Luis Moreno Ocampo was just 32 years old and had no trial experience when he was summoned to prosecute Argentina's generals in 1985 after the disastrous military dictatorship – a story retold in an Oscar-nominated film.
Moreno Ocampo, who went on to become the first prosecutor of the International Criminal Court, says Argentina, 1985 can help teach global audiences about the risks of losing democracy – and the importance of public opinion.
"You've got to win your case in court. But then it's a battle for the memory," the 70-year-old said in an interview in Malibu, California, where he currently lives.
"I won the battle... in 1985. But [with this movie], Santiago Mitre and Ricardo Darín are winning the battle for memory in 2023, and that's unique."
Mitre is the director of Argentina, 1985, one of five nominees for the Academy Award for best international feature.
It tells the story of one of the most important trials in the country's history, and puts the focus on the tensions as the nation groped its way back to democracy after seven years of murderous military government from 1976 to 1983.
Moreno Ocampo (played by Peter Lanzani), who himself hailed from a traditional military family, is appointed by lead prosecutor Julio Strassera (Darín) to help try nine of the uniformed men who had ordered thousands of killings and disappearances.
The trial led to the convictions of six men including former dictator Jorge Videla and former Navy chief Emilio Massera, who were jailed for life.
The proceedings, compared to the Nuremberg trials after World War II, also sharply divided Argentines – and even Moreno Ocampo's own family.
"The movie shows how my mother was against me," said Moreno Ocampo, who is now a visiting professor at the University of Southern California and a senior fellow at Harvard. "My mother went to church with the dictator general Videla!"
But as one of the film's most painful scenes reveals, the harrowing first testimony of the trial – that of a woman who is forced by her captors to give birth handcuffed in the back seat of a patrol car – changed her mind.
"The next day she called me... She told me: 'I still love General Videla, but you are right, he has to go to jail'."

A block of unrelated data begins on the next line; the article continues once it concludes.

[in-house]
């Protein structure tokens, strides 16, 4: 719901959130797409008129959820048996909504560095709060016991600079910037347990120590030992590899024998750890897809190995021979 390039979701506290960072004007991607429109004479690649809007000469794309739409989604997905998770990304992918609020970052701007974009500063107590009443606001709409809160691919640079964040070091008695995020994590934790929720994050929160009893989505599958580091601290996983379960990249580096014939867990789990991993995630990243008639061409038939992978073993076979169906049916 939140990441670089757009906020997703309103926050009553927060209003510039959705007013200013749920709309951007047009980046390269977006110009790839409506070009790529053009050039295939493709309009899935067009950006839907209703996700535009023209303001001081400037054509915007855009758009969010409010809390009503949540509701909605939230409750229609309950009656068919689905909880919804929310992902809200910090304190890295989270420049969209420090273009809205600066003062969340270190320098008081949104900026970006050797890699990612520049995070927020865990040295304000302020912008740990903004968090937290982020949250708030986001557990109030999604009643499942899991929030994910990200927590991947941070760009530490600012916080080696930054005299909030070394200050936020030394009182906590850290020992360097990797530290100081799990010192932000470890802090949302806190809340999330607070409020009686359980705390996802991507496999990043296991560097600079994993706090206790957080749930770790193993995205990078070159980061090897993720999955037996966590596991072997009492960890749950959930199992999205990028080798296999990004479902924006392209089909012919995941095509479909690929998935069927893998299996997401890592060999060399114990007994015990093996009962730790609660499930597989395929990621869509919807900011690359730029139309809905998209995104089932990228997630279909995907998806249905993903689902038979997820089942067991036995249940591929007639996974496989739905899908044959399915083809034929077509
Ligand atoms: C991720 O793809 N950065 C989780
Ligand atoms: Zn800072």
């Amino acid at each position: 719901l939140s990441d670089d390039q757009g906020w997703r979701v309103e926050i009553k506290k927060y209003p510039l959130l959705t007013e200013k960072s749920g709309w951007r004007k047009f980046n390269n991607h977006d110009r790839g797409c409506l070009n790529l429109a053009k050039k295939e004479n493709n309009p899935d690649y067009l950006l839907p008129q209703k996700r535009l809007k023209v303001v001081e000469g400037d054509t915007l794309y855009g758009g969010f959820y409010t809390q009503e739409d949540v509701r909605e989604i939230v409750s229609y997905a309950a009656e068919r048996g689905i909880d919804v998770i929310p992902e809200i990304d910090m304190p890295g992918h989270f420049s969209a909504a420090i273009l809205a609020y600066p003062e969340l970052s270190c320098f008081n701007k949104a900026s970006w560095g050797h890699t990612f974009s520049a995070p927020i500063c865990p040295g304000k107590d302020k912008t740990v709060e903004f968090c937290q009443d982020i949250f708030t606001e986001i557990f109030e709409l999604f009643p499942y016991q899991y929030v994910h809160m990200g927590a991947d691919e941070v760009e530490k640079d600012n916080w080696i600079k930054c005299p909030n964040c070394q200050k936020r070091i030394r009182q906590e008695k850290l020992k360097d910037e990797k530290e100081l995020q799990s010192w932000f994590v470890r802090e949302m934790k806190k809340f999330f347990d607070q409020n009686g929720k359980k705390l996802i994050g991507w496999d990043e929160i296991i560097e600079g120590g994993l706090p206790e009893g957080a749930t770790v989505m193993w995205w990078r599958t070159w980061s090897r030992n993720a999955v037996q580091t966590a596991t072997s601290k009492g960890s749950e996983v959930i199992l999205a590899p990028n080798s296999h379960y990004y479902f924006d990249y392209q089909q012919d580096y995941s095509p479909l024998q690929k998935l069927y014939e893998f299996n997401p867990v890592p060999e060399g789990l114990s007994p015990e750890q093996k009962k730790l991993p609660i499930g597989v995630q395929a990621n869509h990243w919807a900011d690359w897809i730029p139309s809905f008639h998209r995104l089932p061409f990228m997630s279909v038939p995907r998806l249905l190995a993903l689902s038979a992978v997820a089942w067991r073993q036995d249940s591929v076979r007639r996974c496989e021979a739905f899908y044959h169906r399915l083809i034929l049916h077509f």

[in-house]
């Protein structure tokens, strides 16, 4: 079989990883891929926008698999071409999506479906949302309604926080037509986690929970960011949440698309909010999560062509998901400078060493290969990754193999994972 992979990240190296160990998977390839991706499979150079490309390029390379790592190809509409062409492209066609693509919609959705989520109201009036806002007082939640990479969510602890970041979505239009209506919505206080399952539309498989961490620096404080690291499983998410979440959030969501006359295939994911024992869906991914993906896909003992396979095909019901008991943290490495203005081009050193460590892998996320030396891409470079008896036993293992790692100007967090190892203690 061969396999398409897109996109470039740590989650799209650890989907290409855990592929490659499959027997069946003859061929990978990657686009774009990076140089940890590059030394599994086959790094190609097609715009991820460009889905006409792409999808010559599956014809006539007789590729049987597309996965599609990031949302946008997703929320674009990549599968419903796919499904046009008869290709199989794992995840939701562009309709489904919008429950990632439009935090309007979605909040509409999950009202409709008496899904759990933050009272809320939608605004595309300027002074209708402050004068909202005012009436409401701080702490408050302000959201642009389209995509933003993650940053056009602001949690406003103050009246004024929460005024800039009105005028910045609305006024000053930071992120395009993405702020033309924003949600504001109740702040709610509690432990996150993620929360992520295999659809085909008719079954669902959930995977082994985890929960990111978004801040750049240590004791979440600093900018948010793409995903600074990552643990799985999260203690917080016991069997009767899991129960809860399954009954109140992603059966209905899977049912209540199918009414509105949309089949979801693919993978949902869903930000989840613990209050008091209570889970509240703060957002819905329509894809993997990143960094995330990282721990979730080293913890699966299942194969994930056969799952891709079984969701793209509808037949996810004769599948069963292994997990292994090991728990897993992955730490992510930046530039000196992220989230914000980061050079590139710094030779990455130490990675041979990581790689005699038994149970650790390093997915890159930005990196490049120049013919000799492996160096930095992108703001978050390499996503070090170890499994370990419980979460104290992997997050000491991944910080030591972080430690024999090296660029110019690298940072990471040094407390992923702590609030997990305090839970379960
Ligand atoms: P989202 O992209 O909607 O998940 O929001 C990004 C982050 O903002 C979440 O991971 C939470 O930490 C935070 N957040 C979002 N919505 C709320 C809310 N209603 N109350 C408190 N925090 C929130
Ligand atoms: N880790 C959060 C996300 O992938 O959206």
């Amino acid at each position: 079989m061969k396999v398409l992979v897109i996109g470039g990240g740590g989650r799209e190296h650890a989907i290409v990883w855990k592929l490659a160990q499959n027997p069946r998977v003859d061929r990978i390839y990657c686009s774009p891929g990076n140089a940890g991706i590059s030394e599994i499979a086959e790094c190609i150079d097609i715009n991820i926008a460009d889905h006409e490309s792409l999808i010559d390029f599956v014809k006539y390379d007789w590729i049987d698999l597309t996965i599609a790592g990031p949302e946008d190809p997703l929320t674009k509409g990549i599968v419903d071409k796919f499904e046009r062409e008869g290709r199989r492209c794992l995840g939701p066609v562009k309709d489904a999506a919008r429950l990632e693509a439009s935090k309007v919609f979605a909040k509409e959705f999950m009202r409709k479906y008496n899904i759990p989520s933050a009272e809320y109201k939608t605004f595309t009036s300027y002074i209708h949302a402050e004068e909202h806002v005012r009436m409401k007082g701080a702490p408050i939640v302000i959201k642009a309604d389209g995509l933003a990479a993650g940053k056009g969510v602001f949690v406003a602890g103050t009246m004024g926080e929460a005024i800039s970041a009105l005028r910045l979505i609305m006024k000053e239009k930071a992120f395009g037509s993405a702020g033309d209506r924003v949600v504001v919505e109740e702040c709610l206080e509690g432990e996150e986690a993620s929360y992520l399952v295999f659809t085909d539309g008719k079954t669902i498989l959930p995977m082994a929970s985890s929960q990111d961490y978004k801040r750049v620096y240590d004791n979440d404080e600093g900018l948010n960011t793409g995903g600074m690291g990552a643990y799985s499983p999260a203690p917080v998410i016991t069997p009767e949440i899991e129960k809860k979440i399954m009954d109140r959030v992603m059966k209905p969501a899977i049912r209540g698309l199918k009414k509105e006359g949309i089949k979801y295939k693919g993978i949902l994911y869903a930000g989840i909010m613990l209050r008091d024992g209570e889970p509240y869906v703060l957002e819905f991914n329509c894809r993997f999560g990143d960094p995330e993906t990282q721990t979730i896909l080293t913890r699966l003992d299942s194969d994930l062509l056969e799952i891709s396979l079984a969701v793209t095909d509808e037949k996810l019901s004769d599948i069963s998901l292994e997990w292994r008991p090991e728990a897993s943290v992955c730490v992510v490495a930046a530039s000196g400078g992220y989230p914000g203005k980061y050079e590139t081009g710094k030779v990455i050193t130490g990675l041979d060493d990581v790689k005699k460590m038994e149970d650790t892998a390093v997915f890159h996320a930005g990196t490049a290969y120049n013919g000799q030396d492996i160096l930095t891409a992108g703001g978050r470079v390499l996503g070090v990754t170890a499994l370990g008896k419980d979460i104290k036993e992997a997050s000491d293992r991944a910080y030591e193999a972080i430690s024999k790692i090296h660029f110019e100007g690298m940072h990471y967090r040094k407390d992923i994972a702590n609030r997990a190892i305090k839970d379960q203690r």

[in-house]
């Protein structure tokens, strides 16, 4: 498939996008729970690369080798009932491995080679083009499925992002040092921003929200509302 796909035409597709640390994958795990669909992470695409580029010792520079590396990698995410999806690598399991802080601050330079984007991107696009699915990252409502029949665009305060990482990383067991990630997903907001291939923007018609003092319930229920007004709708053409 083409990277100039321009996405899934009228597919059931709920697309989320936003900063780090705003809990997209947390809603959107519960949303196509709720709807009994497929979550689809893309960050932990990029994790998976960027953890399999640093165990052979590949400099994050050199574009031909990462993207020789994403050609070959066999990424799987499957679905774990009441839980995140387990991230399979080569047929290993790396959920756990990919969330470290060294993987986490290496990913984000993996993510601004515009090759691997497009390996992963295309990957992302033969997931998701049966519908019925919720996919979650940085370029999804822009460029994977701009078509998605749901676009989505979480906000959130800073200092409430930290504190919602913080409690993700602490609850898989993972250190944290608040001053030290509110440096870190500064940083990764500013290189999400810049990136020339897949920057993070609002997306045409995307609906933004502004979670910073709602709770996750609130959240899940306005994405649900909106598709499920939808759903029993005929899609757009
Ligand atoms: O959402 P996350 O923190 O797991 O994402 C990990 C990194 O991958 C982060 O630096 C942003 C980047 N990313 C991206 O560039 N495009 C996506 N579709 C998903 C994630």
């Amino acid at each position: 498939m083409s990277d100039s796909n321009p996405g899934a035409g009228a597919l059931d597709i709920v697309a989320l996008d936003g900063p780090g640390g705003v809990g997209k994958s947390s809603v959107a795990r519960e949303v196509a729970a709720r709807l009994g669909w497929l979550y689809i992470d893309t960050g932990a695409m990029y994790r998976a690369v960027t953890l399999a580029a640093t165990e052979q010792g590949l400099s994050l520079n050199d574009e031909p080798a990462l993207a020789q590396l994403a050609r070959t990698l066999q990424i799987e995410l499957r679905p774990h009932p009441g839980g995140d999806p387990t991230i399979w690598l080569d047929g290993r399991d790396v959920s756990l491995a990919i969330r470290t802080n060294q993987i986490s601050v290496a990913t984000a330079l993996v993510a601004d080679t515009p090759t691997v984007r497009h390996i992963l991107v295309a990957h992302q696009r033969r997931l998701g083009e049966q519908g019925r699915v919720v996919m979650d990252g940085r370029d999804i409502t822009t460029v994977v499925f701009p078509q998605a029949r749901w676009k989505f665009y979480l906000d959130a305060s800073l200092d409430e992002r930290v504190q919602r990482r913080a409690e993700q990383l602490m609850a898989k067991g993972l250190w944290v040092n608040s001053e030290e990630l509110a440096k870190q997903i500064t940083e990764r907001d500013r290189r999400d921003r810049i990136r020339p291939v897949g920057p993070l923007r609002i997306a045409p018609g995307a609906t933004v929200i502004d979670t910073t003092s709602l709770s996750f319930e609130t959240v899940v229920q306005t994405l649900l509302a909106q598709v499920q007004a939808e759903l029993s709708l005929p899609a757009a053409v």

Argentina, 1985 shows how the military regime set up detention, torture and extermination camps, with people being thrown alive into the sea from airplanes, shot or detained indefinitely. Some 30,000 disappeared, and it is estimated that hundreds of babies born in captivity were given to other families, including military families.
Moreno Ocampo says holding those responsible to account is vital if a country is to come to terms with its past and become a stable and secure democracy – something he says Brazil, for example, did not do.
"They did not investigate the past... this has an impact. In Brazil, they feared that the military could get involved in a coup in the near future," he explained.
"The problem is not the military, because they follow orders. It's the elites – if your elites support a coup, you have a problem," he says.
"It's something that Brazil, and even the United States, hasn't understood," he adds, referring to the 2021 assault on the US Capitol in the waning days of Donald Trump's presidency.
"When journalists ask me how to avoid coups d'état... the issues are not those involved in the sedition, the issue is who was supporting them," he told AFP. "The elite supporting civilian sedition, like in Washington – they are the problem."
'Power of youth'
Argentina has won two Oscars previously, both for films that tackled the years of military terror: La historia oficial ("The Official Story") in 1986 and El secreto de sus ojos ("The Secret in Their Eyes") in 2010.
Moreno Ocampo – who will attend the Oscars on Sunday – says he hopes that this year's offering, with its focus on the role young people played in achieving justice, will bring the four-decade-old story of Argentina's emergence from dictatorship to a new audience.
"My 23-year-old son didn't know what had happened. Now he's learning," he said. "This film is about the risk of [losing] democracy. But it's also about the power of youth – how young people are the ones who change the world and how you have to continue to battle for justice. Justice is a never-ending job."
by Paula Ramón, AFP